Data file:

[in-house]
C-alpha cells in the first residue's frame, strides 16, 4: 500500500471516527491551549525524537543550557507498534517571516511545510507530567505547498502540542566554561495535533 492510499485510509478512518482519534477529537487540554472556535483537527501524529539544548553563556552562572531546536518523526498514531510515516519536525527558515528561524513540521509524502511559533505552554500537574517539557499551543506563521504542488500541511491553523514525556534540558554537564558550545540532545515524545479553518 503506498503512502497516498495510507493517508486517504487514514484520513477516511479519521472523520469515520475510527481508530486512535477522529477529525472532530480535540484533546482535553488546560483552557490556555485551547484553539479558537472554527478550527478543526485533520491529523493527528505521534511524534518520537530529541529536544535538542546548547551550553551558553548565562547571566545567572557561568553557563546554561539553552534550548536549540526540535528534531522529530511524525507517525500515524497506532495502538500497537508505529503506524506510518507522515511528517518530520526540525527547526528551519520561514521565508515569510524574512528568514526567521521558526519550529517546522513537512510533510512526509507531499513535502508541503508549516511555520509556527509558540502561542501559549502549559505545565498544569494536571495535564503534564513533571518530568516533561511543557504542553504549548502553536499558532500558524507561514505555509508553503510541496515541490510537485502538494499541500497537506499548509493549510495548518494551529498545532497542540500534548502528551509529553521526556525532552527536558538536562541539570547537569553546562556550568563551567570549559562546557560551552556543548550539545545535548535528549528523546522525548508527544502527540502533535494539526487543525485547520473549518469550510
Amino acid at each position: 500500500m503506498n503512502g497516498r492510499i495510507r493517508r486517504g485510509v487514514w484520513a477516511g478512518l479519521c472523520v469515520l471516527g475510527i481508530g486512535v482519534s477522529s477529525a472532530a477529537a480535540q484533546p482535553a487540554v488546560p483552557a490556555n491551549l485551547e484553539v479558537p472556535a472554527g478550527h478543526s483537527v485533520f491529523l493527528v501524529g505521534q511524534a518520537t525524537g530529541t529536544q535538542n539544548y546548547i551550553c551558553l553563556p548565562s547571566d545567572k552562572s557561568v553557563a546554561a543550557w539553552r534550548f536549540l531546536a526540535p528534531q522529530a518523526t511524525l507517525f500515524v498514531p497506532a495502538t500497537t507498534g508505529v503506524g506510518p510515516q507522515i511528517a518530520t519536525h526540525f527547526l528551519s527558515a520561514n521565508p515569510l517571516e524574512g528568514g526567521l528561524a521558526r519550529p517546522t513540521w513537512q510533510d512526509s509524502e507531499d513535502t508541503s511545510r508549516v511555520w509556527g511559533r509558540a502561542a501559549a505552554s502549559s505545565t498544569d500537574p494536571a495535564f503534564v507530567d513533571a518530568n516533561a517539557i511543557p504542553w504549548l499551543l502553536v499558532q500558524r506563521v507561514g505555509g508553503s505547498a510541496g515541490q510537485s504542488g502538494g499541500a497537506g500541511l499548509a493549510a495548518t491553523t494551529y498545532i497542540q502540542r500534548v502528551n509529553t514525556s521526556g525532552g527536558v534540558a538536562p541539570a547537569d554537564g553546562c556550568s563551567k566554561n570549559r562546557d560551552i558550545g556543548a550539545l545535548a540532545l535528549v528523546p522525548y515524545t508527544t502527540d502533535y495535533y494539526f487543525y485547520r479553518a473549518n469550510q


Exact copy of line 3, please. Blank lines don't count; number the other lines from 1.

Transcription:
Amino acid at each position: 500500500m503506498n503512502g497516498r492510499i495510507r493517508r486517504g485510509v487514514w484520513a477516511g478512518l479519521c472523520v469515520l471516527g475510527i481508530g486512535v482519534s477522529s477529525a472532530a477529537a480535540q484533546p482535553a487540554v488546560p483552557a490556555n491551549l485551547e484553539v479558537p472556535a472554527g478550527h478543526s483537527v485533520f491529523l493527528v501524529g505521534q511524534a518520537t525524537g530529541t529536544q535538542n539544548y546548547i551550553c551558553l553563556p548565562s547571566d545567572k552562572s557561568v553557563a546554561a543550557w539553552r534550548f536549540l531546536a526540535p528534531q522529530a518523526t511524525l507517525f500515524v498514531p497506532a495502538t500497537t507498534g508505529v503506524g506510518p510515516q507522515i511528517a518530520t519536525h526540525f527547526l528551519s527558515a520561514n521565508p515569510l517571516e524574512g528568514g526567521l528561524a521558526r519550529p517546522t513540521w513537512q510533510d512526509s509524502e507531499d513535502t508541503s511545510r508549516v511555520w509556527g511559533r509558540a502561542a501559549a505552554s502549559s505545565t498544569d500537574p494536571a495535564f503534564v507530567d513533571a518530568n516533561a517539557i511543557p504542553w504549548l499551543l502553536v499558532q500558524r506563521v507561514g505555509g508553503s505547498a510541496g515541490q510537485s504542488g502538494g499541500a497537506g500541511l499548509a493549510a495548518t491553523t494551529y498545532i497542540q502540542r500534548v502528551n509529553t514525556s521526556g525532552g527536558v534540558a538536562p541539570a547537569d554537564g553546562c556550568s563551567k566554561n570549559r562546557d560551552i558550545g556543548a550539545l545535548a540532545l535528549v528523546p522525548y515524545t508527544t502527540d502533535y495535533y494539526f487543525y485547520r479553518a473549518n469550510q